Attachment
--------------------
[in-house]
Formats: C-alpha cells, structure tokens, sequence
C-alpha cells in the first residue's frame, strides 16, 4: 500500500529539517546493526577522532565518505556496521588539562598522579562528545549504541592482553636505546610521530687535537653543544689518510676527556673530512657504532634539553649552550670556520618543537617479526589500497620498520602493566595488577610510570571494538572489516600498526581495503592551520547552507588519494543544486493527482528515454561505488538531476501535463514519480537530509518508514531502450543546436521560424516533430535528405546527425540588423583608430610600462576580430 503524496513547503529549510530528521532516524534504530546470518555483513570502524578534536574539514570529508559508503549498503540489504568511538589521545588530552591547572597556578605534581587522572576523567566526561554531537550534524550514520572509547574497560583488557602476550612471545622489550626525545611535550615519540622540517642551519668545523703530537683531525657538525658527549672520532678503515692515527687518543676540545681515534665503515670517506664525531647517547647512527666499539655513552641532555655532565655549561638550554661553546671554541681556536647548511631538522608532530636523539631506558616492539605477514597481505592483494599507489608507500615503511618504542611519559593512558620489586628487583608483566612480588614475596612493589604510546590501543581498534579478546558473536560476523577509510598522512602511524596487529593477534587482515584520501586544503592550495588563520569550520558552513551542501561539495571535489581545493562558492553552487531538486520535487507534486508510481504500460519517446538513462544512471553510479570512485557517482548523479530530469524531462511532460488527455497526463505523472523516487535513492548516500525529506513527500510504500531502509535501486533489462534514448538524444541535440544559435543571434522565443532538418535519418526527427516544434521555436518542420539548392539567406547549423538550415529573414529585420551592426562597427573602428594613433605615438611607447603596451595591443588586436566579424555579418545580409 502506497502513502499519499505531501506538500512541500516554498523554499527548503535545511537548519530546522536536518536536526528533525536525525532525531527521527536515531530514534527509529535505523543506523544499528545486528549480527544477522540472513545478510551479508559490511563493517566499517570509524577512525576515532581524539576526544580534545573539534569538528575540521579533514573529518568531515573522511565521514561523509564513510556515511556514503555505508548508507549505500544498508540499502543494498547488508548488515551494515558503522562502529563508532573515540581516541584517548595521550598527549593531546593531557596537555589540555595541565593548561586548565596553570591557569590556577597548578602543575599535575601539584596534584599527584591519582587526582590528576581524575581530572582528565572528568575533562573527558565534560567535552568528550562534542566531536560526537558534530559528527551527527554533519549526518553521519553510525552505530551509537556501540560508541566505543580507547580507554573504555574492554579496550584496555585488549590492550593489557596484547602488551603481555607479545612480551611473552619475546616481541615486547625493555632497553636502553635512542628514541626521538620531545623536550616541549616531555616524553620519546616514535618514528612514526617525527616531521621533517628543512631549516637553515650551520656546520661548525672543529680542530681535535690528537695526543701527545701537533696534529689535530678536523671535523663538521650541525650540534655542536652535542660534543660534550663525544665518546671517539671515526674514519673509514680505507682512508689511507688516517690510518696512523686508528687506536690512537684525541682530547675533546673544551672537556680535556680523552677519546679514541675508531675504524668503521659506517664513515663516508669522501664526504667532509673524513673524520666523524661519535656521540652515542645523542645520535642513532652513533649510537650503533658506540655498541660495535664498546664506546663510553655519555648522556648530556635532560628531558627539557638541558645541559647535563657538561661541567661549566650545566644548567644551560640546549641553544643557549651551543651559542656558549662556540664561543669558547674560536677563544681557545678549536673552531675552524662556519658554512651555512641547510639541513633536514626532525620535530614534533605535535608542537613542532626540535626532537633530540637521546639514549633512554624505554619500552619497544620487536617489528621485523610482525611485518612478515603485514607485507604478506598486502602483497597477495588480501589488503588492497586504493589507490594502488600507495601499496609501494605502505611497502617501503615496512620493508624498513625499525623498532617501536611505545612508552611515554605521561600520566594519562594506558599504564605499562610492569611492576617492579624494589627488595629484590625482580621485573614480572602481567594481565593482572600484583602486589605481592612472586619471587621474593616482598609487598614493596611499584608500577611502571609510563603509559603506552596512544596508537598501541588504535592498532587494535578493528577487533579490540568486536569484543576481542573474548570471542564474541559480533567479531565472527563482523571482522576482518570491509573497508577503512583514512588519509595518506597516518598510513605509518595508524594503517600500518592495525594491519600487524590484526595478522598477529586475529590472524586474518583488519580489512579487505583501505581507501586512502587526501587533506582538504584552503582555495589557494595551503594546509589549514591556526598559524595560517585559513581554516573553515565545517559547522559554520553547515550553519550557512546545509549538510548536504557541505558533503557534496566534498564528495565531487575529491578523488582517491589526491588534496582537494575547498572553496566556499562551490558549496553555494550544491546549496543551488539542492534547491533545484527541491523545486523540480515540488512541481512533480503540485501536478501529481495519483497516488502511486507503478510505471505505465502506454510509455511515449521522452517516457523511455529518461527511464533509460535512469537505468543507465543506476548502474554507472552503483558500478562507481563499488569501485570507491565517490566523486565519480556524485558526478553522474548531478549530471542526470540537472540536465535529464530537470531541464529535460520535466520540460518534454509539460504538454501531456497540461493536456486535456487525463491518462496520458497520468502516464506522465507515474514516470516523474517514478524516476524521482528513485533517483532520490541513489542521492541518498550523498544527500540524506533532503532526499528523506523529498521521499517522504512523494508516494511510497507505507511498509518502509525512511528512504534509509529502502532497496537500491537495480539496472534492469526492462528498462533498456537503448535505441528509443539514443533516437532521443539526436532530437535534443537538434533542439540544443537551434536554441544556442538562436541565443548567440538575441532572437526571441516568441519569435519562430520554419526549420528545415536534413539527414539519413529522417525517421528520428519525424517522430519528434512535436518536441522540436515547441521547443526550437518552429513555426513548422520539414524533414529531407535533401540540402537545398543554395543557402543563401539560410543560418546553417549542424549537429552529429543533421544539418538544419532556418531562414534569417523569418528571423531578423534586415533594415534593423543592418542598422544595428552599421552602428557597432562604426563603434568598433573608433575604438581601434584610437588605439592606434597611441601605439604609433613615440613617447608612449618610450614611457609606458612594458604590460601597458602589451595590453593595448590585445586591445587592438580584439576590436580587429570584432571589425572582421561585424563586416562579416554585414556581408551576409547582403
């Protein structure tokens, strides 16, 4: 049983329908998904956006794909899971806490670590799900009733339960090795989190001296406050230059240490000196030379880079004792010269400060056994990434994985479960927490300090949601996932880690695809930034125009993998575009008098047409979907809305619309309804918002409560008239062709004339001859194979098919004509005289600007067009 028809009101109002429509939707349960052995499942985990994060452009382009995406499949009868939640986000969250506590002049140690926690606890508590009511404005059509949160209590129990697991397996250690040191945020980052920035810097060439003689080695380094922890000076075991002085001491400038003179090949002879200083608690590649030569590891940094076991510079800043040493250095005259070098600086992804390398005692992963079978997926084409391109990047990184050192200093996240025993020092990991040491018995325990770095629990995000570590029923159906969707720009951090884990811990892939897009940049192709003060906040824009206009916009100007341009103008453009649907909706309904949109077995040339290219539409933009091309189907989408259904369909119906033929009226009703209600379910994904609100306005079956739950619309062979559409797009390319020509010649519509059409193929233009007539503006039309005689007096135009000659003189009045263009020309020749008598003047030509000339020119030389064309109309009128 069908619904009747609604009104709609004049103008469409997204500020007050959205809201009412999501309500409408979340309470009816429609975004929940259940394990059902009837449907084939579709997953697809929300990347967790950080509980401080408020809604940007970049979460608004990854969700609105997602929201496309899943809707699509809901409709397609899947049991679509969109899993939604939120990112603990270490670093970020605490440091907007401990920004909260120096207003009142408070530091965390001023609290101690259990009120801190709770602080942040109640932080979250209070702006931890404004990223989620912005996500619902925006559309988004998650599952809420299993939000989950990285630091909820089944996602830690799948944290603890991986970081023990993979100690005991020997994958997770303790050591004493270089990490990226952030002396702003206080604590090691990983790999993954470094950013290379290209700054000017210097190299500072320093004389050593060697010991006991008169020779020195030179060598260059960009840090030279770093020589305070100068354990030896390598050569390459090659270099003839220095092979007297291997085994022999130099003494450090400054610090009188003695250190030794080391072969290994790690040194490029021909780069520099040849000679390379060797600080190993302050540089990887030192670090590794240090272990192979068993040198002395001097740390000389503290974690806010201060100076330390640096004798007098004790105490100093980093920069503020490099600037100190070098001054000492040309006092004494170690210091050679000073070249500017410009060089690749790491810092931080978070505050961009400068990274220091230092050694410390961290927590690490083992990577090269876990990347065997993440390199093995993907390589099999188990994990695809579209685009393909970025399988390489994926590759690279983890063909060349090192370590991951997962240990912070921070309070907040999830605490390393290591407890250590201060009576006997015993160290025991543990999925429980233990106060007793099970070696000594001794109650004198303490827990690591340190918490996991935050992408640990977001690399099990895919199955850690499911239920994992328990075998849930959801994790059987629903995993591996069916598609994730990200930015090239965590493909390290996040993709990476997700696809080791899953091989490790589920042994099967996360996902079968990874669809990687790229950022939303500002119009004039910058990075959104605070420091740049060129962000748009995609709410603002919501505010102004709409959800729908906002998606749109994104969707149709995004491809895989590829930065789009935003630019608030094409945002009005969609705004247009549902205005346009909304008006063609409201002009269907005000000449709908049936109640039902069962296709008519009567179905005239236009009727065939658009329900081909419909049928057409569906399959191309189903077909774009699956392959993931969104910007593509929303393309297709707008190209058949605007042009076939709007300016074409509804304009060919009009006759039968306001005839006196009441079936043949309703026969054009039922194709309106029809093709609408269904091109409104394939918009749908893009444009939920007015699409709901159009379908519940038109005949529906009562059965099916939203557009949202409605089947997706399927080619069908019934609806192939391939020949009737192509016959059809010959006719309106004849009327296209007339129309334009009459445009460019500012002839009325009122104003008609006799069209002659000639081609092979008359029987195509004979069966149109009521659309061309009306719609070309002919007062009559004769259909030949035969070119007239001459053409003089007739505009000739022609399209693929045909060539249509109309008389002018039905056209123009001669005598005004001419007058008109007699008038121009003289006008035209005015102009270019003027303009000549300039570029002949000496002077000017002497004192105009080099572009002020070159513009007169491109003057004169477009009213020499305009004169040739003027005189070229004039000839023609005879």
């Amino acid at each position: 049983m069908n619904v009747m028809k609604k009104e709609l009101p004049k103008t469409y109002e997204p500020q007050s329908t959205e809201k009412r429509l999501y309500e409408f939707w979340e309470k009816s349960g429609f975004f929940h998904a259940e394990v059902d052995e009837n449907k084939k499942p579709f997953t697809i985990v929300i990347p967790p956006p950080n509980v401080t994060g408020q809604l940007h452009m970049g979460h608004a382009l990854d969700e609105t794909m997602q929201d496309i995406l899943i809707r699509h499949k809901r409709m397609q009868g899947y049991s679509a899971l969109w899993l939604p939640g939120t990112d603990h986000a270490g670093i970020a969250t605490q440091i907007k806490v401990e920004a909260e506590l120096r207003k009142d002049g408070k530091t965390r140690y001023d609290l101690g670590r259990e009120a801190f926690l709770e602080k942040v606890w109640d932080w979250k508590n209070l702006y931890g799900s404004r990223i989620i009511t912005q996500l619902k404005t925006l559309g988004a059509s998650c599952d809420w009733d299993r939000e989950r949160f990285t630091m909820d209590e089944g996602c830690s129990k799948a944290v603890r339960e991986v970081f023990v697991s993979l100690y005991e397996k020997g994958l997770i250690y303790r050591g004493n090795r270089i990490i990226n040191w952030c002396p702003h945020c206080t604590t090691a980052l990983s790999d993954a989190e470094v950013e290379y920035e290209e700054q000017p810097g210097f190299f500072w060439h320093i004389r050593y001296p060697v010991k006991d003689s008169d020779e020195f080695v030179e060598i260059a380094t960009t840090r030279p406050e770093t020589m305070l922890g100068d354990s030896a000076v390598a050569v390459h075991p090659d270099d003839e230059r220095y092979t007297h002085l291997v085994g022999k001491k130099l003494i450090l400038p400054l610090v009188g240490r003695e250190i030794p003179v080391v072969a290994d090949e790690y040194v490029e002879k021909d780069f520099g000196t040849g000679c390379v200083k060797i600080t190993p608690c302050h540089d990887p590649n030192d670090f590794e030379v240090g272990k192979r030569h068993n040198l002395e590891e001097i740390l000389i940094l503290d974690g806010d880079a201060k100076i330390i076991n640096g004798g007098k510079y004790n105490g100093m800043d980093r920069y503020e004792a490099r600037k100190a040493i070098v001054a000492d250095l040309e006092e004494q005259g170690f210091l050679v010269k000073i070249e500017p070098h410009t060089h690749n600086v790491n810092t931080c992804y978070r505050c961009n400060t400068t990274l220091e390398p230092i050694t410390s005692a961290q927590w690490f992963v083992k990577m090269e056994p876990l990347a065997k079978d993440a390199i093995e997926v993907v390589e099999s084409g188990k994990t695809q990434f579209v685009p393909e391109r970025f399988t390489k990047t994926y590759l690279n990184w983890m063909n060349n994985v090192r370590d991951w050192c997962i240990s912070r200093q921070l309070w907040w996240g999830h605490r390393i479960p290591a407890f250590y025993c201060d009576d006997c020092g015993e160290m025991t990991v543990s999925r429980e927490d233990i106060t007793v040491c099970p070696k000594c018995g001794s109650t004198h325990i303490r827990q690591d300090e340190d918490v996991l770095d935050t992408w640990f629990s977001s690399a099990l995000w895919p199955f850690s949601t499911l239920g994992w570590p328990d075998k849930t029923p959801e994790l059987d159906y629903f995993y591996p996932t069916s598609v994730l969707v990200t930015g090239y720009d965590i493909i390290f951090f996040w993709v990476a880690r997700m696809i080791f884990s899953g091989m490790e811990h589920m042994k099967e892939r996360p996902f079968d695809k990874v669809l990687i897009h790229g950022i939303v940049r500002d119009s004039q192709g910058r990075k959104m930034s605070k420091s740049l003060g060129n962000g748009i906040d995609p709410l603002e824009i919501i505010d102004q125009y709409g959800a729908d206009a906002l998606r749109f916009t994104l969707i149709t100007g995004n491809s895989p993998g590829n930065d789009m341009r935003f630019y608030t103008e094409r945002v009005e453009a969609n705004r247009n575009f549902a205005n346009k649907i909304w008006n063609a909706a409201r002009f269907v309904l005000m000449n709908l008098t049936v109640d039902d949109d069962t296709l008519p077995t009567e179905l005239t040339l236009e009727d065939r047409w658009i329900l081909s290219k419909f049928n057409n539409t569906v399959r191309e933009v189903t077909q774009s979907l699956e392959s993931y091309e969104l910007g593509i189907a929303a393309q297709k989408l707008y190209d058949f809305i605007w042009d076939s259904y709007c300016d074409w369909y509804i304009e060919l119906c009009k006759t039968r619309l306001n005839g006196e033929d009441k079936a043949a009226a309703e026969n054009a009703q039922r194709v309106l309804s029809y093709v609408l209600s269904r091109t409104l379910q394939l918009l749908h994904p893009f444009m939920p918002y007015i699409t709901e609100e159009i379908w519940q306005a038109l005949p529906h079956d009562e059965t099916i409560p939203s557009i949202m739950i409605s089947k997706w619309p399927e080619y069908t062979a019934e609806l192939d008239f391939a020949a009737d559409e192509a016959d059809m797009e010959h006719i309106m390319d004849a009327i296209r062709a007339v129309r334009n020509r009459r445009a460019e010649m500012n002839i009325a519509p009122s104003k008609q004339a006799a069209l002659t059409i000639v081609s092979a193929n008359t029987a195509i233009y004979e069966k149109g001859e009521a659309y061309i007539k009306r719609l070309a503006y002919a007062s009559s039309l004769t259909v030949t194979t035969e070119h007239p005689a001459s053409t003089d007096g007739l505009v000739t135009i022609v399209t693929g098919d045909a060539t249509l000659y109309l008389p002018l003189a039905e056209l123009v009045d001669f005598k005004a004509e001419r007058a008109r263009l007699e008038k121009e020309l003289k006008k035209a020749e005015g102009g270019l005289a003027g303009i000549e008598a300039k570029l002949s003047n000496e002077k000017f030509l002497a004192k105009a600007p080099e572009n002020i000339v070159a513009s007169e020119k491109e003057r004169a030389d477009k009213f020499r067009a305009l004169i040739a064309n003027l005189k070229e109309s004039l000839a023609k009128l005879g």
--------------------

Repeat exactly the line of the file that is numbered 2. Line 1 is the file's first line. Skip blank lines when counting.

Formats: C-alpha cells, structure tokens, sequence